Now you have had an overview of what cultural industries are all about, the next step would be to decide what would be your ideal job in the industry.

The best option to start with would be to look at some job descriptions, just to get an idea of what each position is all about. A very good website to visit is careersadvice.direct.gov.uk/helpwithyourcareer/jobprofiles/.

To see what a position might require in terms of experience and qualifications, have a look on www.monster.co.uk: it is not a specialised agency for creative jobs, but it does advertise for a great variety of different positions at various levels, so it is a good starting point. Alternatively, another excellent source of job ads is The Guardian, which you can find online at www.guardian.co.uk.

Once you have looked at a variety of job ads, you should be able to find yourself in a position to know what might be right for you. Of course, you should bear in mind that a lot of positions within the creative industries tend to be very specific in terms of qualifications required, so there might be the need to re-train or develop whatever skills you already possess.

If, after having a look around this website and the ones mentioned above, you are one of the lucky people that have already decided what you want to do in the cultural industries, all you have to do now is make a plan. We will talk a bit more about career changes and training later on.

However, if you think that, despite all the research you have put into it, you still have no clue as to what you might be good at, it is worth taking a step back and considering asking for some help.


Though not strictly connected to the cultural industries, it makes sense to write a few lines about career planning and guidance, particularly when the path to take to your ideal job is not so clear.

Put the words ‘career’ and ‘guidance’ in your Google search box and it will return a vast amount of results which, for the best part, consist of private consultants who would charge you a fortune for a simple phone call. Do not despair, for there is plenty out there that will not cost you a penny. Try a few assessments for free at www.alec.co.uk/free-career-assessment/free-online-career-tests.htm. The best one on the page is the MAPP Assessment, which is free to try out for a shortened version, but offering a longer, much more in depth overview of who you are for just a few pounds. Alternatively, go to careersadvice.direct.gov.uk/helpwithyourcareer/skills/.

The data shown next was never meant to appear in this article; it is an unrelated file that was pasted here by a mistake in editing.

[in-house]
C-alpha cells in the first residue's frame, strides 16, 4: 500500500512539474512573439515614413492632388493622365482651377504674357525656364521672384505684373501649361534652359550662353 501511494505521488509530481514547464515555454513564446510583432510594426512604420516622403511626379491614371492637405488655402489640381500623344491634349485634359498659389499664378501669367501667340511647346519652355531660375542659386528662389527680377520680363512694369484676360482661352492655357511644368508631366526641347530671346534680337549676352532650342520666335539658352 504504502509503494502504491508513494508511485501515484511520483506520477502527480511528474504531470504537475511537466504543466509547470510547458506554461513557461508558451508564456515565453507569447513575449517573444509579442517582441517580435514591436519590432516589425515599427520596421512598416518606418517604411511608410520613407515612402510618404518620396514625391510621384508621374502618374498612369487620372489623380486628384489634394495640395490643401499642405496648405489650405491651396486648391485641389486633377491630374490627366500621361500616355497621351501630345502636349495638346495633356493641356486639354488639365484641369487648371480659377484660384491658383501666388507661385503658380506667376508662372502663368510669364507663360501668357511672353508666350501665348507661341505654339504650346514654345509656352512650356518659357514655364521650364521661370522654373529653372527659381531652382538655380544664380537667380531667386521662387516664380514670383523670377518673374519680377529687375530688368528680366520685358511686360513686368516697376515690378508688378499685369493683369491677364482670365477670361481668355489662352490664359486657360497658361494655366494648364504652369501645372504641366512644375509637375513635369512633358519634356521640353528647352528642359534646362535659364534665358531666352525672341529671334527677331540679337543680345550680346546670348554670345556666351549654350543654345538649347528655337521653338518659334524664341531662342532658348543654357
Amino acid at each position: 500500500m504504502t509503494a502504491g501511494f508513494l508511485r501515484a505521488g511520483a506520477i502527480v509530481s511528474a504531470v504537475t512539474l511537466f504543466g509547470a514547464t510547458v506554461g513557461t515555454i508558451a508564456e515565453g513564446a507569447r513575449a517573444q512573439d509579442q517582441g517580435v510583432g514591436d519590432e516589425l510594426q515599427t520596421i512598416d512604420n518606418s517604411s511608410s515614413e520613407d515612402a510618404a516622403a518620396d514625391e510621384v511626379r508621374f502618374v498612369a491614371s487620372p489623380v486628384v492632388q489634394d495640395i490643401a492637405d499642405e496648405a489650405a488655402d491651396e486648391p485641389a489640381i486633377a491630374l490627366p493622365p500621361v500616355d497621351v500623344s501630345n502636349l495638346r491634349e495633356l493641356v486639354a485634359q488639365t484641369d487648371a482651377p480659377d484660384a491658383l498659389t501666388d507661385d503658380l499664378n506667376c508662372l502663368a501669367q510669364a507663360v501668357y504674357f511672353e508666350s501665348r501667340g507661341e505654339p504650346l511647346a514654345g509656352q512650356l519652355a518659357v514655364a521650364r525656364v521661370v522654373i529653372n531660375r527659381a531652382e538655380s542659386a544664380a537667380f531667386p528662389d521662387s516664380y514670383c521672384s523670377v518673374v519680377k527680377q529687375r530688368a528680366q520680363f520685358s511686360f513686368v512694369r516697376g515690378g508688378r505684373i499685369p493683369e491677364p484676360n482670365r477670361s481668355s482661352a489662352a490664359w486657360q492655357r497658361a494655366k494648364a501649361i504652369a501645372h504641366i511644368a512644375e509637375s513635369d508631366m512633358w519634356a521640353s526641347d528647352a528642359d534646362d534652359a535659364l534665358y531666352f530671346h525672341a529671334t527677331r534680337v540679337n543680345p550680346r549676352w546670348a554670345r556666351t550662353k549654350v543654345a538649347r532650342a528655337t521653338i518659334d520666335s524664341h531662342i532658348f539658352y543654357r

If the web is not really your thing and you want face-to-face help, there are career guidance services in every college and University in the country, and they all offer advice for free.

Finally, a word of caution about career guidance: it is not a magic wand! It will help focus your efforts on something that is compatible with your skills and aptitudes, but it will not tell you what to do.

Likewise, when choosing a job that you would ideally like to do for life, please remember to choose something that you will without a doubt want to do for life. Just to give you a simple example: it is most certainly enjoyable spending a few hours of your time playing around on the Internet, but it is quite another to live and breathe Web Designing to get your wages at the end of the month. It is stressful enough to consider a career change, but to then find the change was wrong all along is even more frustrating.

Also, on the all important day of an interview remember to look your best. Brushing your teeth with toothpaste and rinsing with mouthwash go without saying but looking clean-shaven is also just as important. Think carefully about what you wear. Research the company extensively and carry yourself with confidence… but not over-confidence. You don’t want to get off on the wrong foot. Knowing your abilities is essential and don’t be afraid to say that there are certain things that you are not aware of, but you would definitely look forward to learning.

Goof luck!